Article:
50. 50. The Global Challenge Challenges faced by Arab corporations: • Gain & maintain exports to other nations • Defend domestic markets against imported goods Ch 3 -50Ch 3 -50 Copyright © 2011 Pearson Education
  51. 51. Global Perspective Shiotsu Autotrade Japan – President’s Blog • 49% of all trucks sold 2008 by Japanese truck makers were sold in export markets • Japanese auto makers are focusing to capture larger shares of the Indian and Chinese car and truck marketCh 3 -51 Copyright © 2011 Pearson Education
  52. 52. The Global Challenge Multinational Corporations (MNCs) Simultaneously globally competitive & nationally responsive Ch 3 -52Ch 3 -52 Copyright © 2011 Pearson Education
  53. 53. The Global Challenge Globalization Is the worldwide integration of: • Strategy formulation • Strategy implementation • Strategy evaluation Ch 3 -53Ch 3 -53 Copyright © 2011 Pearson Education
  54. 54. The Global Challenge Globalization of Industries • Similar consumption patterns • Global buyers and sellers • E-commerce • Instant transmission of money & information Ch 3 -54Ch 3 -54 Copyright © 2011 Pearson Education
  55. 55. Industry Analysis: The External Factor Evaluation (EFE) Matrix Summarize & Evaluate Economic Demographic Governmental Social Environmental Technological Cultural Political and legal Competitive Ch 3 -55Ch 3 -55 Copyright © 2011 Pearson Education
  56. 56. Copyright © 2011 Pearson EducationCh 3 -56
  57. 57. Industry Analysis EFE Total weighted score of 4.0 • Organization response is outstanding to threats and weaknesses Total weighted score of 1.0 • Firm’s strategies not capitalizing on opportunities or avoiding threatsCh 3 -57 Copyright © 2011 Pearson Education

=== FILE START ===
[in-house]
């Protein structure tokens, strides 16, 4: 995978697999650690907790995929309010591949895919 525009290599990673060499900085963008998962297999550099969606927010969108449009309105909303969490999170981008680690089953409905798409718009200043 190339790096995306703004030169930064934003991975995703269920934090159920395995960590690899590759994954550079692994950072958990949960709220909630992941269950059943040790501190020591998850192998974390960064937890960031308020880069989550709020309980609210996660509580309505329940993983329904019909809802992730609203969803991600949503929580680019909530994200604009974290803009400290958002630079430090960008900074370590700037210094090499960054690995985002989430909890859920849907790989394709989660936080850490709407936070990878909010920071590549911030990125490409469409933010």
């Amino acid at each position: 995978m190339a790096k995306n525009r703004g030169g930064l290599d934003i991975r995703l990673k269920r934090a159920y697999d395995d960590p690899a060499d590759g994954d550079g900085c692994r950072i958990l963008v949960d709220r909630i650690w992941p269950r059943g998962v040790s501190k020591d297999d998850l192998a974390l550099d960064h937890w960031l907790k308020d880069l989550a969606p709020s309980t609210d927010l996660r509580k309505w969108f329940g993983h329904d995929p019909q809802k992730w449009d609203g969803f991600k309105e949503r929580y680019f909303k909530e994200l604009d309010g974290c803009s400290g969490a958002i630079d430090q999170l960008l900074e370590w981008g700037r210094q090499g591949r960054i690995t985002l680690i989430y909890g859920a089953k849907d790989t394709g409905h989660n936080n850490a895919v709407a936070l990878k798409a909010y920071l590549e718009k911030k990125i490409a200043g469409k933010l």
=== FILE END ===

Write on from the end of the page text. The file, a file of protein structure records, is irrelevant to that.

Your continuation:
58. 58. Industry Analysis EFE Important Understanding the factors used in the EFE Matrix is more important than the actual weights and ratings assigned.Ch 3 -58 Copyright © 2011 Pearson Education
  59. 59. Industry Analysis: Competitive Profile Matrix (CPM) Competitive Profile Matrix (CPM) Identifies firm’s major competitors and their strengths & weaknesses in relation to a sample firm’s strategic positions. Ch 3 -59Ch 3 -59 Copyright © 2011 Pearson Education
  60. 60. Ch 3 -60Ch 3 -60 Copyright © 2011 Pearson Education
  61. 61. Industry Analysis CPM Important Just because one firm receives a 3.2 rating and another receives a 2.8 rating, it does not follow that the first firm is 20 percent better than the second.Ch 3 -61 Copyright © 2011 Pearson Education
  62. 62. For Review (Chapter 3) Key Terms & Concepts Chief Information Officer Competitive Profile Matrix (CIO) (CPM) Chief Technology Officer Director of Competitive (CTO) Analysis Competitive Analysis Environmental Scanning Competitive Intelligence External Audit (CI)Ch 3 -62 Copyright © 2011 Pearson Education
  63. 63. For Review (Chapter 3) Key Terms & Concepts External Factor Evaluation Information Technology Matrix (EFE) (IT) External Forces Internet Industry/Organizational Learning from Partner (I/O) Industry Analysis Linear RegressionCh 3 -63 Copyright © 2011 Pearson Education
  64. 64. For Review (Chapter 3) Key Terms & Concepts Market Commonality Resource Similarity Porter’s Five Forces Tax Harmonization Model Copyright © 2011 Pearson EducationCh 3 -64
  65. 65. This work is protected by local and international copyright laws and is provided solely for the use of instructors in teaching their courses and assessing student learning. Dissemination or sale of any part of this work (including on the World Wide Web) will destroy the integrity of the work and is not permitted. The work and materials from this site should never be made available to students except by instructors using the accompanying text in their classes. All recipients of this work are expected to abide by these restrictions and to honor the intended pedagogical purposes and the needs of other instructors who rely on these materials.Ch 3 -65 Copyright © 2011 Pearson Education